FindLaw KnowledgeBasePublished: 2012-12-07
Times are tough, and as the economy slowly rebounds from the economic meltdown, many people are still having a difficult time making ends meet — and unfortunately, in some cases, tax obligations cannot always be met.
In order to make it easier for people to pay their tax obligations, the Internal Revenue Service created the Fresh Start program, which is designed to allow taxpayers to pay their accounts in full by negotiating a reduced rate — known as an offer in compromise. In order to benefit from the program, the IRS looks at criteria that determine the taxpayer’s ability to pay, including income, assets and expenses.
Although the program was considered a step in the right direction when it was first implemented a few years ago, many criticized it by saying that the criteria the IRS used to give taxpayers that fresh start were too stringent, and therefore the program excluded the people who needed help the most.
In order to fix these problems, the IRS recently revamped the Fresh Start program and has implemented the following changes.
Future income. Previously, when a taxpayer made an offer to pay tax debt within five months of the offer in compromise, the IRS looked at four years of the taxpayers’ potential future income to decide whether or not to approve the plan. If the balance was set to be paid within 24 months, the IRS would look at five years of the taxpayers’ potential income. The recent changes made to the Fresh Start program shorten the scope of this requirement, so when someone wants to pay their bill within five months, the IRS only considers one year of future income. Similarly, if the taxpayer agrees to pay the debt within 24 months, two years of the taxpayers’ potential income is considered.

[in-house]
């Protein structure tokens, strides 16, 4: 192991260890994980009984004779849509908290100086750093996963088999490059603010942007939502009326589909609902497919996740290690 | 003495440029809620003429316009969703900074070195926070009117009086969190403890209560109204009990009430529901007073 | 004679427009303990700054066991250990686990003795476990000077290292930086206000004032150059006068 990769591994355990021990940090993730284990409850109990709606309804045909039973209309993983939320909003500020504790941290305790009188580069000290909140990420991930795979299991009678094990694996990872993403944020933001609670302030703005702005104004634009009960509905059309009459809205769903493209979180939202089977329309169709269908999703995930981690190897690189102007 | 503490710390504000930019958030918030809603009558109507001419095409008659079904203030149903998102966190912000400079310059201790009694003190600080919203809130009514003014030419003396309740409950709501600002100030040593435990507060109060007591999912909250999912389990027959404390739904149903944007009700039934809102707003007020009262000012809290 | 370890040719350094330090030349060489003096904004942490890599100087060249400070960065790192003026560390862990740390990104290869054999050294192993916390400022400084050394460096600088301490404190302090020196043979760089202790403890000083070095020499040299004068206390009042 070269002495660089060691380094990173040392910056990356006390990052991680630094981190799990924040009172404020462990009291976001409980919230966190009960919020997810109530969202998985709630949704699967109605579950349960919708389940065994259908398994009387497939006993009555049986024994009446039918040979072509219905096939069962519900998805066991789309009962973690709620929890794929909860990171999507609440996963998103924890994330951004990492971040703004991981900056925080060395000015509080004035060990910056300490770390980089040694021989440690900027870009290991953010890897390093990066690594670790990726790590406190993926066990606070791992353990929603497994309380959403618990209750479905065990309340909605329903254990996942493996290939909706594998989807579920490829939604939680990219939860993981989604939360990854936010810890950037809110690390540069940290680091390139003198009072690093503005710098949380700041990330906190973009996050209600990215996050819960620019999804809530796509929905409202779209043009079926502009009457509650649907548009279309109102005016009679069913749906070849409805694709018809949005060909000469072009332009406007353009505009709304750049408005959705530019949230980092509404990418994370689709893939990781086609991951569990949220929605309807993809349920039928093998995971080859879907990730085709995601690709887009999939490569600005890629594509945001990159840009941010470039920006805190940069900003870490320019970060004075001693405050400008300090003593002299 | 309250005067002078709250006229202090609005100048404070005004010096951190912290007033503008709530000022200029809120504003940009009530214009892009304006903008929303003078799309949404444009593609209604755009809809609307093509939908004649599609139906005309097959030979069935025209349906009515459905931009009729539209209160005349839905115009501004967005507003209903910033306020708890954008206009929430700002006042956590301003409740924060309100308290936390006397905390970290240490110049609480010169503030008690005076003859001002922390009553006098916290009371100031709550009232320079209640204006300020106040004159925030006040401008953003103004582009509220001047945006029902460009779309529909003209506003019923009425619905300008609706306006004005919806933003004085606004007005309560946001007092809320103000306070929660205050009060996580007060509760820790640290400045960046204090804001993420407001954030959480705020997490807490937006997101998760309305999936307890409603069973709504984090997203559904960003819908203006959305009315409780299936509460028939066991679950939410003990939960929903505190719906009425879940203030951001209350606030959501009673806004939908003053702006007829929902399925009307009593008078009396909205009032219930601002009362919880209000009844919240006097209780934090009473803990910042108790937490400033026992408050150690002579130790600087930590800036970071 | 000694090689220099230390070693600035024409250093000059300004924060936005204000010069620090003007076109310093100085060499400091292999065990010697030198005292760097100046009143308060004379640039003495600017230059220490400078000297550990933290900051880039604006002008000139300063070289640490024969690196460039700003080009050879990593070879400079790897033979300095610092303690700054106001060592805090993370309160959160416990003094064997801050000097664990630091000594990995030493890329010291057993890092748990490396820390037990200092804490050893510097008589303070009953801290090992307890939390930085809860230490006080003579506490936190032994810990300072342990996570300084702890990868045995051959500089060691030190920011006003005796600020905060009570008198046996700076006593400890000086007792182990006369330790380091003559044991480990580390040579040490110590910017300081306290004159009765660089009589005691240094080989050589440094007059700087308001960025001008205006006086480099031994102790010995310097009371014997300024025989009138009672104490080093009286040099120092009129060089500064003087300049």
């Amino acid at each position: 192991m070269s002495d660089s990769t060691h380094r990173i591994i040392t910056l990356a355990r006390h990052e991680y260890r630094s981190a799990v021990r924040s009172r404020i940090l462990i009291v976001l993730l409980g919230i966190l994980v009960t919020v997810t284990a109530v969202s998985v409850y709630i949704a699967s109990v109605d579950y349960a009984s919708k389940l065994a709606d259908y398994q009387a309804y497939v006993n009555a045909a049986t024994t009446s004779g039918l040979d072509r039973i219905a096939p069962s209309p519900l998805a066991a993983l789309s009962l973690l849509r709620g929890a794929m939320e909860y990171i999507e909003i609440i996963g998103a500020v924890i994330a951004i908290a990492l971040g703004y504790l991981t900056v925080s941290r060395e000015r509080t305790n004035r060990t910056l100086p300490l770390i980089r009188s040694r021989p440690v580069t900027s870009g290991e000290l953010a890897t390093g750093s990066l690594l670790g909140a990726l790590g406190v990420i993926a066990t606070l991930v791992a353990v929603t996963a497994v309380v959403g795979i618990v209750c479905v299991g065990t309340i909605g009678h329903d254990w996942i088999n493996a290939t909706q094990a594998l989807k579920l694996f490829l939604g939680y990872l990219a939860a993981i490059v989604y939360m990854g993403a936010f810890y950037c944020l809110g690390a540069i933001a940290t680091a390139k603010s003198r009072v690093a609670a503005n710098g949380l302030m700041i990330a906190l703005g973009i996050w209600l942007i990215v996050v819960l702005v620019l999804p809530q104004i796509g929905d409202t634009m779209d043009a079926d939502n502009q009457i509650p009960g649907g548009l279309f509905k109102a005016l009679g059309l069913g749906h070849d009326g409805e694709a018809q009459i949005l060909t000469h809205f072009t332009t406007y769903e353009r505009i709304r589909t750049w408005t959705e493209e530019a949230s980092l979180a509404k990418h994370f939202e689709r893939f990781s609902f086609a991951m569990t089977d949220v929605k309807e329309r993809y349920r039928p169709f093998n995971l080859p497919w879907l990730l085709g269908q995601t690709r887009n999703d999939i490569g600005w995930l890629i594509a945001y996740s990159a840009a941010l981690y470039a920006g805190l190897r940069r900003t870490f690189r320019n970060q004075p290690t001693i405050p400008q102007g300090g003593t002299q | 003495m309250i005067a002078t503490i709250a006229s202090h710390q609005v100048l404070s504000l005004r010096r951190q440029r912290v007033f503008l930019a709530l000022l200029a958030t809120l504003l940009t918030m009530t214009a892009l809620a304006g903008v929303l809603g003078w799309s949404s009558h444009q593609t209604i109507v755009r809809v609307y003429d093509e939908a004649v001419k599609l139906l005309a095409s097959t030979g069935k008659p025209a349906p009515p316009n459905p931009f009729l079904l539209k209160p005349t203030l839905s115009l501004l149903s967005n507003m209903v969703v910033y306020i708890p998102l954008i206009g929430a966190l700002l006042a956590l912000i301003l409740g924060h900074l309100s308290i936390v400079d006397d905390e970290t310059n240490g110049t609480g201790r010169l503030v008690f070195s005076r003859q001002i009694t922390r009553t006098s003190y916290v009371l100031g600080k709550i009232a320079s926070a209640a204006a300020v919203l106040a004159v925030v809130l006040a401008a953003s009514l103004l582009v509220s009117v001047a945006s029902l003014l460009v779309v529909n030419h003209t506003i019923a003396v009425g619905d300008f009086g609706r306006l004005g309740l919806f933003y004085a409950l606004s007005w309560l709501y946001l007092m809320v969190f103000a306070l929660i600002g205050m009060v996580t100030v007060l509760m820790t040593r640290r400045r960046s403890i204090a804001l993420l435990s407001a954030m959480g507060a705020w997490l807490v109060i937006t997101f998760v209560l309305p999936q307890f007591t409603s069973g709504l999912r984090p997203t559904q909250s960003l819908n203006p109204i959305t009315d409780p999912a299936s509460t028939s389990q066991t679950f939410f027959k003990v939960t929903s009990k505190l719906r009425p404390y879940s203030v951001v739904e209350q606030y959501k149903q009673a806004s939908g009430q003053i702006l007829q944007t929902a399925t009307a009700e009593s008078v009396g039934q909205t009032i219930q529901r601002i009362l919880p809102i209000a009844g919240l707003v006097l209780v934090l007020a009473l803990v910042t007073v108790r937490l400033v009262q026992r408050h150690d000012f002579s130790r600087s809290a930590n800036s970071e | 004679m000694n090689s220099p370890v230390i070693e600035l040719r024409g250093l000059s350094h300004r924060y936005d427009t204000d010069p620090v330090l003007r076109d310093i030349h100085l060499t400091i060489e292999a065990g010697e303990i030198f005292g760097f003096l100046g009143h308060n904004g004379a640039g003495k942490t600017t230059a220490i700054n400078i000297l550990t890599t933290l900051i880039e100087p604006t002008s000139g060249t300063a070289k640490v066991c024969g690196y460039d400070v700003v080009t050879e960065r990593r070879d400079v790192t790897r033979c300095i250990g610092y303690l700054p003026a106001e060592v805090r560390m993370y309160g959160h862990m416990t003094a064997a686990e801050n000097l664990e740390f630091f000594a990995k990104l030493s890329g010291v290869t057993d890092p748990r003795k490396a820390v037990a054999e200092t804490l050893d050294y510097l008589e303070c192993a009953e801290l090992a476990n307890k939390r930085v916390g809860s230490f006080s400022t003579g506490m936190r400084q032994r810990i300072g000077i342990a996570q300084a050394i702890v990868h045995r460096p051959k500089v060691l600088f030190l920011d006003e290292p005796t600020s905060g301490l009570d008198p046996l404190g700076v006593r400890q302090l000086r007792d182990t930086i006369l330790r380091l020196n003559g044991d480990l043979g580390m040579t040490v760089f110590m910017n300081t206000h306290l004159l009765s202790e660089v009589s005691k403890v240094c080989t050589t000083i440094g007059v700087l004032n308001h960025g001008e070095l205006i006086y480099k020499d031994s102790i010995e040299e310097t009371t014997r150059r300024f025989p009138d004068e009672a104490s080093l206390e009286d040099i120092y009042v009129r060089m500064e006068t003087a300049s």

Living expenses. Previously, the IRS did not consider things like state taxes owed or payments made on student loans as part of their living expenses. Now the IRS looks at the taxpayer's whole financial situation and includes these payments when determining monthly expenses.
Assets. When looking in income, the IRS used to consider assets that the taxpayer no longer had. For example, if the taxpayer had money in the stock market at one point but lost it, the IRS would count that as income. With the changes to the program, this is no longer the case.
Get help with your tax problems
Tax matters can be complicated and stressful. That is why it is important to have an advocate by your side who understands the complexities of tax law and knows how to speak Uncle Sam's language. If you are having a tax problem, contact an experienced taxation law attorney who can advise you of your rights and help you navigate your way through this complex system.